WaterWise Dryland Regeneration, 2017

As foretold in an earlier post, we’ve been busy this past fall/winter applying our Water-Wise Dryland Strategy to the south slope of our farm’s monte, improving access, water conservation and ecosystem regeneration all at the same time.  Long story short, our evaluation of project results at this point is: a great success, worthy of continuing wherever such conditions and needs exist.

So now in 2017, we decided to continue this project with extension of the farm road from Lama Village (which lies right at the foot of our “the monte” or steep hilltop of our farm) up & around the north face, to meet up with the terminus of S-face farm road extension, to make one continuous road that will bring water to the AgroSilvoPastoral zone below (fallowing for some years, soon to be turned productive), while leaving the top of monte for nature to restore, free of vehicular traffic.

After 3 days  on this project over 3 weeks (1 day/wk being all the team could afford) , i can say at this point:

  • The road-way (maybe 300m?)  is nearly complete, and we have transplanted every wild-olive tree that had to be uprooted from center of road-bed to one side, to create a living fence along downhill slope of the road;
  • The work was fast, furious and HEAVY (the root-ball on some of these trees took 2 or 3 of us to muscle into place), and getting these dozens of established trees back into ground, covered and watered before sunset of same day was no easy thing!
  • Being blessed with (a) a forgiving plant (wild olives are so hardy in this climate) and good soil on that slope; (b) water (from our new solar-powered/ gravity-fed irrigation system, plus a lucky rain after day 2 plantation) to get plants established; and (c) a great team [1], mission is nearly accomplished -to the point where i have to say: hot damn, this work is so obviously regenerative AND fun. let’s keep the momentum going!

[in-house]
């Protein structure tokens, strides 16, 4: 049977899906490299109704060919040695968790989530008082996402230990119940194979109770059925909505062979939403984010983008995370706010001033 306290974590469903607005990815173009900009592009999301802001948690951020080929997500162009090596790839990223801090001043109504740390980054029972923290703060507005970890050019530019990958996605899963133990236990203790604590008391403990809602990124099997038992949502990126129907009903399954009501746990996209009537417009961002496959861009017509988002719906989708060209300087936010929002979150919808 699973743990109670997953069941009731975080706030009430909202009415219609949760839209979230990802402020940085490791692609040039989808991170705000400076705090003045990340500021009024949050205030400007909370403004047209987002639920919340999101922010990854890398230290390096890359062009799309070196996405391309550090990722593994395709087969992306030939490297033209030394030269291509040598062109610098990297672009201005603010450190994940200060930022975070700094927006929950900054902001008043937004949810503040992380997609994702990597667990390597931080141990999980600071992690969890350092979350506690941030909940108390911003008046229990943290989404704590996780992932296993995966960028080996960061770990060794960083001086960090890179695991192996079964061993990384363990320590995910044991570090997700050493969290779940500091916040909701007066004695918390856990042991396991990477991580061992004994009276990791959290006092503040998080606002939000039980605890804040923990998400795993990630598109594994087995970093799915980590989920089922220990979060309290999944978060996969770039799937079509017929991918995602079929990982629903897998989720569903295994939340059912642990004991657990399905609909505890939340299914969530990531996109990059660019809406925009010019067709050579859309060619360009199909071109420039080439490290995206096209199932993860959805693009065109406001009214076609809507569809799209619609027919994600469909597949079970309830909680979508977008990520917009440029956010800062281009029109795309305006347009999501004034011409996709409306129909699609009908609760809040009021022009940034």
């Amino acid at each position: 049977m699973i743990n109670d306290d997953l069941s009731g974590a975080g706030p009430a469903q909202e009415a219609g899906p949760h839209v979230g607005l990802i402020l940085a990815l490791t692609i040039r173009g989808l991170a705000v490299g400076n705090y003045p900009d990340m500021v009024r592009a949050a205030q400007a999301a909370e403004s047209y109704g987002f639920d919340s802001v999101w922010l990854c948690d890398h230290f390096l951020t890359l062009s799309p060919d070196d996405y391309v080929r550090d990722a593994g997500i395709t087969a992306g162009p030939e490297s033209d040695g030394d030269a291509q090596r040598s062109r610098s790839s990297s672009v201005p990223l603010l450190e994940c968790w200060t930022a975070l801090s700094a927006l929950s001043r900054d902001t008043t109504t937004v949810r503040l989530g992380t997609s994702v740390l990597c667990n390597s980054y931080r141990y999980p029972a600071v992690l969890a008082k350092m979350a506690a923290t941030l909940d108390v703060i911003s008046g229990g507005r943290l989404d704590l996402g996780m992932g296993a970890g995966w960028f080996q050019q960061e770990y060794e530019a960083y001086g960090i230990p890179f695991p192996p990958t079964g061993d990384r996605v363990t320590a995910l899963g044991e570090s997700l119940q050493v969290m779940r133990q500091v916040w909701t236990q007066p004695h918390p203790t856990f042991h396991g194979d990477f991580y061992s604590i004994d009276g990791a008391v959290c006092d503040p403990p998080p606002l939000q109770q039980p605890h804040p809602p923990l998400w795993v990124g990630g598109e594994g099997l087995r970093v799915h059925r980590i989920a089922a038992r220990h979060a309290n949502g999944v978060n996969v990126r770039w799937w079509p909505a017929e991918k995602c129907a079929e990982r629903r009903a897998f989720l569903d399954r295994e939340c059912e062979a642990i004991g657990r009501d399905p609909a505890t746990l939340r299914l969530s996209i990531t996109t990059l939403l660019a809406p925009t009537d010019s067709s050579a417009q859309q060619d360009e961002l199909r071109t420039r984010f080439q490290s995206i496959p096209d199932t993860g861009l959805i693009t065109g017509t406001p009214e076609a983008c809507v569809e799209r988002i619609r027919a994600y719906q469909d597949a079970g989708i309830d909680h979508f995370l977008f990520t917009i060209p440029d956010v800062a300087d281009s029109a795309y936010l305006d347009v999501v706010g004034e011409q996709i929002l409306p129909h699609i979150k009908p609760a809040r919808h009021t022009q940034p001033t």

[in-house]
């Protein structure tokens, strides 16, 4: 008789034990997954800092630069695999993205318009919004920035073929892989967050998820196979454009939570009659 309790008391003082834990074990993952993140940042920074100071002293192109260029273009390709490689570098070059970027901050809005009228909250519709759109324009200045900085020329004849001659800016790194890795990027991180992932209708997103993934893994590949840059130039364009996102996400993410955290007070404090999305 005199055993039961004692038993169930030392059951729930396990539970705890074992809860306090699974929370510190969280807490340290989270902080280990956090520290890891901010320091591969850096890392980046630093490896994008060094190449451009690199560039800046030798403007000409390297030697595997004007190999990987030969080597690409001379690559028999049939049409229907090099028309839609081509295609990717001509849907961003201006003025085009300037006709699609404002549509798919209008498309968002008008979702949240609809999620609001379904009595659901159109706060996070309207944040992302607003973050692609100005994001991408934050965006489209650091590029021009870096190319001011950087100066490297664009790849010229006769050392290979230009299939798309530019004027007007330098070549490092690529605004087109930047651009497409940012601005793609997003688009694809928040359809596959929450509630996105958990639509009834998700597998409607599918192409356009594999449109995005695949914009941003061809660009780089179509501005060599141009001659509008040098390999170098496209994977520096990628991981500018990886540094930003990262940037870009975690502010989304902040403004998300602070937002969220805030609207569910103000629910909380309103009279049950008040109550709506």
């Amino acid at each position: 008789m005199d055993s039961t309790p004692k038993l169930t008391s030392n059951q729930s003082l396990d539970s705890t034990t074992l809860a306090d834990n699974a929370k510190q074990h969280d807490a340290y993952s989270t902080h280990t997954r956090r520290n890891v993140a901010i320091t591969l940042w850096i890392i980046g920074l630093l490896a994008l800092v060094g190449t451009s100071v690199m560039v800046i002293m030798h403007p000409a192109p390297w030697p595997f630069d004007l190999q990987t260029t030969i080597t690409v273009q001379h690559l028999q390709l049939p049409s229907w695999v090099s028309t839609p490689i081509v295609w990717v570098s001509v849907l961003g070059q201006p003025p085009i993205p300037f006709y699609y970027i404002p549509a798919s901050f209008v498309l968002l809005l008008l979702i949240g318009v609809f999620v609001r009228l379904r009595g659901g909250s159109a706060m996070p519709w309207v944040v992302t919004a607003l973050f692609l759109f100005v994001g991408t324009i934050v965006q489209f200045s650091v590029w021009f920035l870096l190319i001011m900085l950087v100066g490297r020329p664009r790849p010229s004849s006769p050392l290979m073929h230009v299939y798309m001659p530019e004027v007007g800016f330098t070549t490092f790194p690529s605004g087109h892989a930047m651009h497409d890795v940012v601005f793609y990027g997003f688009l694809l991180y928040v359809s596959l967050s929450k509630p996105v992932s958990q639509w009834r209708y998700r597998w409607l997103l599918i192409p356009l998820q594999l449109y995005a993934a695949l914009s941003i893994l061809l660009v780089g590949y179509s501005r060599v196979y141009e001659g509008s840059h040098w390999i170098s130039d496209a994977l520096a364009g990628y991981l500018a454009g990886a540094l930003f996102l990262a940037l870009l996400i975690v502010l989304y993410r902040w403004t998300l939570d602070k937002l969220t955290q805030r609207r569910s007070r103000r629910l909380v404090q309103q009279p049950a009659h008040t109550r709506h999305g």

To that end, on a related note, i have been so inspired by this Ecosystem Restoration Camp project initiated by John D. Liu that i have joined the group and am planning to travel soon to Altiplano de Granada (Andalusia, Spain) to camp out onsite and do what i can to help… And i would encourage all interested parties to do likewise (perhaps we can organize to travel there together).

Moreover:  Being so moved by the account of Strabo (classical Greek geographer/ historian/ philosopher) that -in his time- it was possible for a squirrel to traverse the Iberian peninsula without ever touching the ground (i.e. via one great forest canopy!), i’m thinking: if that was so not so many centuries ago, is there any reason why this cannot be the case again?  In any case: is this not a vision worth working toward, to whatever extent we might succeed?

So:  a few of us are hatching a scheme to do our own version of an Ecosystem Restoration Camp right here in southern Portugal, this coming fall/winter of 2017-18.  If you too are inspired by the work of John Liu (+ thousands of followers!), the vision of Strabo and the passion to pitch in and join forces with your brothers&sisters in arms down here in Algarve for a fun & regenerative experience next fall, then please email me about your interest.

[1] Can’t close this post without a giving due credit to the crew:

  • Hugo Oliveira : Ecologist & Landscape Designer extraordinaire;
  • Mestre Antonio Borralho: artist of the backhoe (who uproots trees with such sensitivity, they don’t seem to mind much)
  • Ricardo Gomes: who swings a mean enchada but always with a lightness of spirit that is inspiring.

It’s a pleasure working with you guys, and a real testament to how much can be accomplished by a small team in so little time!

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